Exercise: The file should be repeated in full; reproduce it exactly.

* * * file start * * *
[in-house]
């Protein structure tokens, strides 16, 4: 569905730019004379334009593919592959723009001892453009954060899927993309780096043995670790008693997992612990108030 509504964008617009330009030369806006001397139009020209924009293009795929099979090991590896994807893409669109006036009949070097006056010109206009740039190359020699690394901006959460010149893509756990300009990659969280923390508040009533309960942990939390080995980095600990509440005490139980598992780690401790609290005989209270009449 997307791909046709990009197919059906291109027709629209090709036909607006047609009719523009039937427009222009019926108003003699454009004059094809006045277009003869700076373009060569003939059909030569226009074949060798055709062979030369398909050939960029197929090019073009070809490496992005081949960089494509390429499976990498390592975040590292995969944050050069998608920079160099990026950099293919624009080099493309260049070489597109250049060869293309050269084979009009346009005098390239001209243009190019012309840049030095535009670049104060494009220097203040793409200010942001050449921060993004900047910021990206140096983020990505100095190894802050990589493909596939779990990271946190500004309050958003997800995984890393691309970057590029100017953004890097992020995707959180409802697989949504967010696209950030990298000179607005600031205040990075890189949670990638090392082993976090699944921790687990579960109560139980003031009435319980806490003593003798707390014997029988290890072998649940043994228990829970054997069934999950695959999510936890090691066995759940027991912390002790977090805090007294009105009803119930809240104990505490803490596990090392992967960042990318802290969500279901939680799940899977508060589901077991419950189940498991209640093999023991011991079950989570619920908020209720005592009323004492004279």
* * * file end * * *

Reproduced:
[in-house]
């Protein structure tokens, strides 16, 4: 569905730019004379334009593919592959723009001892453009954060899927993309780096043995670790008693997992612990108030 509504964008617009330009030369806006001397139009020209924009293009795929099979090991590896994807893409669109006036009949070097006056010109206009740039190359020699690394901006959460010149893509756990300009990659969280923390508040009533309960942990939390080995980095600990509440005490139980598992780690401790609290005989209270009449 997307791909046709990009197919059906291109027709629209090709036909607006047609009719523009039937427009222009019926108003003699454009004059094809006045277009003869700076373009060569003939059909030569226009074949060798055709062979030369398909050939960029197929090019073009070809490496992005081949960089494509390429499976990498390592975040590292995969944050050069998608920079160099990026950099293919624009080099493309260049070489597109250049060869293309050269084979009009346009005098390239001209243009190019012309840049030095535009670049104060494009220097203040793409200010942001050449921060993004900047910021990206140096983020990505100095190894802050990589493909596939779990990271946190500004309050958003997800995984890393691309970057590029100017953004890097992020995707959180409802697989949504967010696209950030990298000179607005600031205040990075890189949670990638090392082993976090699944921790687990579960109560139980003031009435319980806490003593003798707390014997029988290890072998649940043994228990829970054997069934999950695959999510936890090691066995759940027991912390002790977090805090007294009105009803119930809240104990505490803490596990090392992967960042990318802290969500279901939680799940899977508060589901077991419950189940498991209640093999023991011991079950989570619920908020209720005592009323004492004279």